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Arbitrators Can Subpoena Client Records

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Our client is suing a former broker and we just received a subpoena for certain documents that appear to have nothing to do with the case. Do we need to comply with this subpoena?

— K.S., Va.

The short answer is "yes." Under the Federal Arbitration Act, subpoenas issued in an arbitration have the same force and effect and can be enforced in the same manner as subpoenas issued in court. While you could try and fight the subpoena by filing an objection with the arbitration panel, be aware that arbitrators frequently give parties broad latitude in obtaining documents that might, allegedly, be helpful. The request would have to be far afield from the facts of the case before the panel would consider sustaining an objection. Clearly, you should only produce what's being asked for and no more. You can also require reasonable compensation for producing the records. Usually, costs of $0.50 to $1 per page for copies, and $10 to $15 per hour for a clerk's time are considered reasonable. Extreme costs would have to be justified, however. Note that responding to a subpoena is an exception to Regulation S-P's privacy requirements. You should probably contact your client and his or her attorney to make sure they know about the subpoena. In arbitration, the client would have had an opportunity to object and be heard by the arbitration panel before the chairman issued the subpoena.


I have the Series 6 license and want to take the Series 24 exam. I was told that I need to take the Series 7 exam first, but the FINRA site doesn't list the 7 as a prerequisite. Do I really need to take another exam first?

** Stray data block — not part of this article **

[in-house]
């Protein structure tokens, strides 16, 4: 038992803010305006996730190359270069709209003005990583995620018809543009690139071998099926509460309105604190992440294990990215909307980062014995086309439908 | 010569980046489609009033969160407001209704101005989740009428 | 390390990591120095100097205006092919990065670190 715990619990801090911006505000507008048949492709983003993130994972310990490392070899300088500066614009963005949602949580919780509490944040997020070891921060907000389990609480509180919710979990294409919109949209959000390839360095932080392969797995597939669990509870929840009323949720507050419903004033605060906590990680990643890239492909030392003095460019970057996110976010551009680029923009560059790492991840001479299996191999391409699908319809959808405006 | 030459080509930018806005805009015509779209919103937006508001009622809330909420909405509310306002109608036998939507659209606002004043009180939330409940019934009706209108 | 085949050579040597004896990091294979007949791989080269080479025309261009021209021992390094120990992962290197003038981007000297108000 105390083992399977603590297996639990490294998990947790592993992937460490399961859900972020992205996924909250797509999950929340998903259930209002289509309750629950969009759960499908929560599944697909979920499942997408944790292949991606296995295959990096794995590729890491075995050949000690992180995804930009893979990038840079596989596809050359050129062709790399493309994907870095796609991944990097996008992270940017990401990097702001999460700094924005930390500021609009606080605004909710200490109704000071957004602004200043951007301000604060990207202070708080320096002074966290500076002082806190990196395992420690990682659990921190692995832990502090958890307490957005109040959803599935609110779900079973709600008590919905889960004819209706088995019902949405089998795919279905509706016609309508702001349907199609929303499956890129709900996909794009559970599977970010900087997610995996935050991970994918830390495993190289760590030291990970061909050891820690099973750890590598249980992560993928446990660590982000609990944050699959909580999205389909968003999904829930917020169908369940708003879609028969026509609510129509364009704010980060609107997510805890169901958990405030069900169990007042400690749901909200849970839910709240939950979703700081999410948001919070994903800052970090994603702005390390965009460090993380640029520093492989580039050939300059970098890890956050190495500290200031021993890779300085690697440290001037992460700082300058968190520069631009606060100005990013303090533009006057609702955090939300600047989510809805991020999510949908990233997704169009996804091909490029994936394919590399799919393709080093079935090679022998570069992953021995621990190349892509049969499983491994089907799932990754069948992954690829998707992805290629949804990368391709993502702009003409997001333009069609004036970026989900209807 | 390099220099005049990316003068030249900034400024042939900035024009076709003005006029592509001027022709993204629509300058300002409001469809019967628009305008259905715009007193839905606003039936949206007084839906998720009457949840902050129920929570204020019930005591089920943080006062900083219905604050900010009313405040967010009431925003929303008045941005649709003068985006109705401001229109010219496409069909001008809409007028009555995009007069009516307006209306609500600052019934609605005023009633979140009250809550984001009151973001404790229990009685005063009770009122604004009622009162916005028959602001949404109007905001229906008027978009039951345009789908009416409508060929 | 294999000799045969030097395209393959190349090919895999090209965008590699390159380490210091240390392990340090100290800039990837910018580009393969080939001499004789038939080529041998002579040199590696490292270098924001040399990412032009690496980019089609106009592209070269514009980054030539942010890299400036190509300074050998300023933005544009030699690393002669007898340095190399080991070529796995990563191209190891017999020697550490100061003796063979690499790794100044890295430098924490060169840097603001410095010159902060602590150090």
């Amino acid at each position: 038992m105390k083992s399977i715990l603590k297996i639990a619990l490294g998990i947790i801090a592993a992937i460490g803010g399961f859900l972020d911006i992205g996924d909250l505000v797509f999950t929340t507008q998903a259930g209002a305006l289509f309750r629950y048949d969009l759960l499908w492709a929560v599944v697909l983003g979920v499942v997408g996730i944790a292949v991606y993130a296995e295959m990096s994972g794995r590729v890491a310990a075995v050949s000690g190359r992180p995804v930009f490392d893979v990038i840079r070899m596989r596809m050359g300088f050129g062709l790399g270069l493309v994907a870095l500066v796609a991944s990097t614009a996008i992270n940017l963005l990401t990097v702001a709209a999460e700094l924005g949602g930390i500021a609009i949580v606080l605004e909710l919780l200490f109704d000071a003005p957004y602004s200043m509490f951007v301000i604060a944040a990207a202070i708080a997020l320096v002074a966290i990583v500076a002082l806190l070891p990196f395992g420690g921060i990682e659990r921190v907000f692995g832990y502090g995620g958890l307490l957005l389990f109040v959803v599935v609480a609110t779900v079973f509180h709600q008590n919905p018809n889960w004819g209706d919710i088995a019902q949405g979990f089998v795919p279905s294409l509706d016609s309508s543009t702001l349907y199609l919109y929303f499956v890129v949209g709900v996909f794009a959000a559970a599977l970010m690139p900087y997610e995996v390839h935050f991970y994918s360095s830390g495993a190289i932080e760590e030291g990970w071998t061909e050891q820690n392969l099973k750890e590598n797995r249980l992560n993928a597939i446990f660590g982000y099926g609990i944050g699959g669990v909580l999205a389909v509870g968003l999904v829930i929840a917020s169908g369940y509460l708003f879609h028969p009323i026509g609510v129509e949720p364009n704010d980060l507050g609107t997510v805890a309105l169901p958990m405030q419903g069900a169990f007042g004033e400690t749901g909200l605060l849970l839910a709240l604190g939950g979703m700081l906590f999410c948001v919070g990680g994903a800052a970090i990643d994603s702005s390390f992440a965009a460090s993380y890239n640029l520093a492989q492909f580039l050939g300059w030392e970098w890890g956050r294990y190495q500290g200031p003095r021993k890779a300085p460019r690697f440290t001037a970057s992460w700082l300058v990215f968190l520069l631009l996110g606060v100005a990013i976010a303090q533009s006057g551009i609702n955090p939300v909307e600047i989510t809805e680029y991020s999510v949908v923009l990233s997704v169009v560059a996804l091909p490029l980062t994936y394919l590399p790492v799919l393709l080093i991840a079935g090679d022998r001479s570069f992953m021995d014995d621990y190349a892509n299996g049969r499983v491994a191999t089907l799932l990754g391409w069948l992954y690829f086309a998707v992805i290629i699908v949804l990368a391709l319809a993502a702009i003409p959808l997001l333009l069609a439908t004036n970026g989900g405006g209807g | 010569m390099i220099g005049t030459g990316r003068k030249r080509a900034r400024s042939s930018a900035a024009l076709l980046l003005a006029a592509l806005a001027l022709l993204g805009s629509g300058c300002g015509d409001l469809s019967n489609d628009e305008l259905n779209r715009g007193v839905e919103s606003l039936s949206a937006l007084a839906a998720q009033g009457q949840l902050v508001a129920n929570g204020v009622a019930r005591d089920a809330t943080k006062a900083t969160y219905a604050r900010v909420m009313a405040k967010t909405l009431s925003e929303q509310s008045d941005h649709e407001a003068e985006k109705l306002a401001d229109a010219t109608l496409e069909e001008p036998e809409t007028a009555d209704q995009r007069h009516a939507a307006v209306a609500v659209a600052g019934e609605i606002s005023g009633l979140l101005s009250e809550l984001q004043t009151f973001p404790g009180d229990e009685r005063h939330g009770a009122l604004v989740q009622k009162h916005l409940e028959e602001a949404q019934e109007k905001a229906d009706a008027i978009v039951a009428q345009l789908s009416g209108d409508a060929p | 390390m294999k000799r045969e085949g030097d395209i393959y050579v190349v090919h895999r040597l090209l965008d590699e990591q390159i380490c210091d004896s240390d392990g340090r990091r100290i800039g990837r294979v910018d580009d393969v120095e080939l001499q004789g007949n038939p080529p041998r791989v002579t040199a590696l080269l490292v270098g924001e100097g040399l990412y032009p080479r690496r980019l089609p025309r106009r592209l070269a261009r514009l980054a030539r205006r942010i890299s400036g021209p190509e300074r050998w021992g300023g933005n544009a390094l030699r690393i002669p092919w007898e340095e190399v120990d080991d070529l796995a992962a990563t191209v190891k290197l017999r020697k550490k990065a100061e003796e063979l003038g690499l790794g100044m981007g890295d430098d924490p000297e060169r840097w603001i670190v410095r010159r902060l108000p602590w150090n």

— R.D., Fla.

The Series 6 license allows representatives to sell mutual funds, variable annuities and insurance premiums. It does not permit them to sell corporate or municipal securities, direct participation programs and options. In contrast, the Series 7 license allows representatives to trade corporate stocks and bonds, REITs, municipal securities, options, investment company products, exchange traded funds and others. The Series 24 license permits you to supervise all areas of a broker-dealer's investment banking and securities business. However, it does not cover municipal securities or options. FINRA's website does not specifically list the Series 7 as a prerequisite to taking the Series 24, but it is generally understood that it is. There are other licenses that qualify you to sit for the Series 24 exam, but the Series 6 does not. Also, if you have one of the other licenses that qualify as a prerequisite, you may be limited in the types of products you can supervise with the Series 24 license. (My thanks to attorney Erika Subieta for her assistance with this answer.)

Alan J. Foxman is an attorney with the law offices of Rita G. Dew, P.A.
and a senior consultant with National Compliance Services, Inc.
in Delray Beach, Fla. He can be contacted at: this email address.

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